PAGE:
Apple Boots Facebook's Nosy VPN Out of App Store
It's Tim Cook vs. Mark Zuckerberg, Round 2, as Apple kicked Facebook's Onavo Protect VPN app out of its app store for apparent privacy violations, The Wall Street Journal reported last night (Aug. 23).
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The removal followed Apple's warning to Facebook that Onavo Protect didn't meet Apple's new guidelines for personal-data collection, the Journal reported. Negotiations went nowhere, and Facebook "voluntarily" removed the app from Apple's store at Apple's suggestion.
Onavo Protect ruffled feathers when Facebook first deployed it on iPhones a few years ago, as privacy advocates noticed that it scooped up huge amounts of data from users' devices, including which other apps were loaded and how they were being used.
The Journal says Facebook has used the user-behavior information provided by Onavo Protect to get early wind of potential threats and rivals to its platform dominance, and that Onavo data played a role in Facebook's decision to buy WhatsApp in 2014.
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Earlier this year, Apple CEO Cook and Facebook CEO Zuckerberg publicly squabbled over user privacy, the Journal said, with Cook saying Apple respected customers more. Zuckerberg called Cook's comments "extremely glib."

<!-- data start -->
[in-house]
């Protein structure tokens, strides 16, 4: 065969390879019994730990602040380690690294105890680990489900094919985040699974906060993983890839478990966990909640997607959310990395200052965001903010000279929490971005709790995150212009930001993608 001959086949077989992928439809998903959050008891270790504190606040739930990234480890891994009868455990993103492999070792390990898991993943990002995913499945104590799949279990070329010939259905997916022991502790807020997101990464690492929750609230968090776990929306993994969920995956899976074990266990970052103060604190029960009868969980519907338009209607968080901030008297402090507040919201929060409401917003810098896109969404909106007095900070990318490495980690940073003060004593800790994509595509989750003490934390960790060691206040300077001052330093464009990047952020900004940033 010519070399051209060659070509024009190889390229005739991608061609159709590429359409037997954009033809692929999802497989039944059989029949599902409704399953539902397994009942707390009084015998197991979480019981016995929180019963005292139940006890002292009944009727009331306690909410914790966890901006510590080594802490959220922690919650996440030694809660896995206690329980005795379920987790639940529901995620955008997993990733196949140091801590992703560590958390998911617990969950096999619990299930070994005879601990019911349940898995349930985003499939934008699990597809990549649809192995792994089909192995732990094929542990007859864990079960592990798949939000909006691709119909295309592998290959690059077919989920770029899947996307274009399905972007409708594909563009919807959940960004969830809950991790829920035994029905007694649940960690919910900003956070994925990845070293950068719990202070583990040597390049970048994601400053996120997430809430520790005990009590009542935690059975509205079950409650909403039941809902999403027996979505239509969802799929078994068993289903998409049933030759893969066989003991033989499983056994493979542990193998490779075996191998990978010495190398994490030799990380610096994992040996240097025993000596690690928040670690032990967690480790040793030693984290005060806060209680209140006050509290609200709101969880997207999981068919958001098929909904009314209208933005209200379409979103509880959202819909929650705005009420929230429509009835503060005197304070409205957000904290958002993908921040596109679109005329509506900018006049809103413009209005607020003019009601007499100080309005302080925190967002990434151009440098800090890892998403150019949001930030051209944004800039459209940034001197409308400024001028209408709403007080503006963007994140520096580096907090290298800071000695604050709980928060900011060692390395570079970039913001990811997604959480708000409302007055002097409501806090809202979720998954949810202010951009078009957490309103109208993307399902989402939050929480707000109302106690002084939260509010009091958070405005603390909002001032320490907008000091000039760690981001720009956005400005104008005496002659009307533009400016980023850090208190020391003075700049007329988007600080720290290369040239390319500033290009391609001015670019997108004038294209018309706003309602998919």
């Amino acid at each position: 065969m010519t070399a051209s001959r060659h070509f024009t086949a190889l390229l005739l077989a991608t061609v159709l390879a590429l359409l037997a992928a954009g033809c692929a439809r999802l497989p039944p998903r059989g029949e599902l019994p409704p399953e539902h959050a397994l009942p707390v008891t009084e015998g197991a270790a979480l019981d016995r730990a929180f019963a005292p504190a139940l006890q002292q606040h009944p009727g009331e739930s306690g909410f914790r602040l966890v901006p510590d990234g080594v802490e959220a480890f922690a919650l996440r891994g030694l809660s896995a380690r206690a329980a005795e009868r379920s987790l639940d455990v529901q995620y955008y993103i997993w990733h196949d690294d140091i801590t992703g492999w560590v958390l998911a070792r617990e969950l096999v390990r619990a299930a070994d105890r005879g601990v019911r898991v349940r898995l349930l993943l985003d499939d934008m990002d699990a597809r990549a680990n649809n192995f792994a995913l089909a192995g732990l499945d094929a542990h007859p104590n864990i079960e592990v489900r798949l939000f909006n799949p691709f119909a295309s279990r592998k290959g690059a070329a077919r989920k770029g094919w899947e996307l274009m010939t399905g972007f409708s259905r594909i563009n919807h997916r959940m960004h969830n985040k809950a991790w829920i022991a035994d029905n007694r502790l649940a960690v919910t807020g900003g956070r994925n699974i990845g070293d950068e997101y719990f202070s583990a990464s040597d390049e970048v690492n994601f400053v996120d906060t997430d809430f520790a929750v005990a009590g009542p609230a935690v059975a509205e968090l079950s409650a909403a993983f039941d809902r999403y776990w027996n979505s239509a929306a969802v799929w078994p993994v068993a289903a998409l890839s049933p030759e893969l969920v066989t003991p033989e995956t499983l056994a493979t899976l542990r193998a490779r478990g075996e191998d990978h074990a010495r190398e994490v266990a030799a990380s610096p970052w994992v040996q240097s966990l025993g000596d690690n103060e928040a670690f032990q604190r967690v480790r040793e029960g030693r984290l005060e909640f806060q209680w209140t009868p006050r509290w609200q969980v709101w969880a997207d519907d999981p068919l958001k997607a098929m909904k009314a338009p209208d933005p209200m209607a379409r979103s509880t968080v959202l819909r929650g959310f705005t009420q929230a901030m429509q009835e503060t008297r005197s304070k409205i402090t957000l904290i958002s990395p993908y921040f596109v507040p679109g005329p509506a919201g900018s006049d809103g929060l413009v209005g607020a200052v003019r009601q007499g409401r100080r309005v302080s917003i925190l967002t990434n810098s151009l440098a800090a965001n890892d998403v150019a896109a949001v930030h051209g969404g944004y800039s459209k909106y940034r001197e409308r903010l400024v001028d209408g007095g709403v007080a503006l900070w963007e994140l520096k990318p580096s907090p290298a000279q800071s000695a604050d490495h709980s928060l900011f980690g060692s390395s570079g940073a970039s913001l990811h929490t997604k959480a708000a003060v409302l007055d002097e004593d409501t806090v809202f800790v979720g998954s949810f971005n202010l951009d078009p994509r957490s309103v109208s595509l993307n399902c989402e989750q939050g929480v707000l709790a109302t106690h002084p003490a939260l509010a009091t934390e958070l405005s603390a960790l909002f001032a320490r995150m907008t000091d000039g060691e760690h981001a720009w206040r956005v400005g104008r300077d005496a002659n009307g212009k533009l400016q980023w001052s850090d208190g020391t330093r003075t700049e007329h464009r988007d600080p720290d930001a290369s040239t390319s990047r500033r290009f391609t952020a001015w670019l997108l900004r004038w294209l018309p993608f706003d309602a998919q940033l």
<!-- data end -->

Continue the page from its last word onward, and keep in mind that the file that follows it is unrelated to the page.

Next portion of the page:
Onavo Protect provides a VPN service offering to protect user privacy, but its disclaimer on Google Play sounds like it does the opposite.
"Onavo may collect your mobile data traffic," the disclaimer reads. "This helps us improve and operate the Onavo service by analyzing your use of websites, apps and data. Because we're part of Facebook, we also use this info to improve Facebook products and services, gain insights into the products and services people value, and build better experiences."
It seems that Onavo may protect you from the snoopers sitting at the next table in the coffee shop, but it's telling Facebook all about how you're using your phone and where you're going online.
ZDNet's Charlie Osborne noted that when Facebook bought the Israeli startup Onavo, it was best known for a "market intelligence service" that "analyzed data to monitor market share and active usage of apps, as well as how people were using their devices."
In other words, Onavo Protect may be a VPN that does nothing to protect your privacy. If you still want to use Onavo Protect, it's available on Google Play, and the Journal says it will not be removed from iPhones that have it already installed.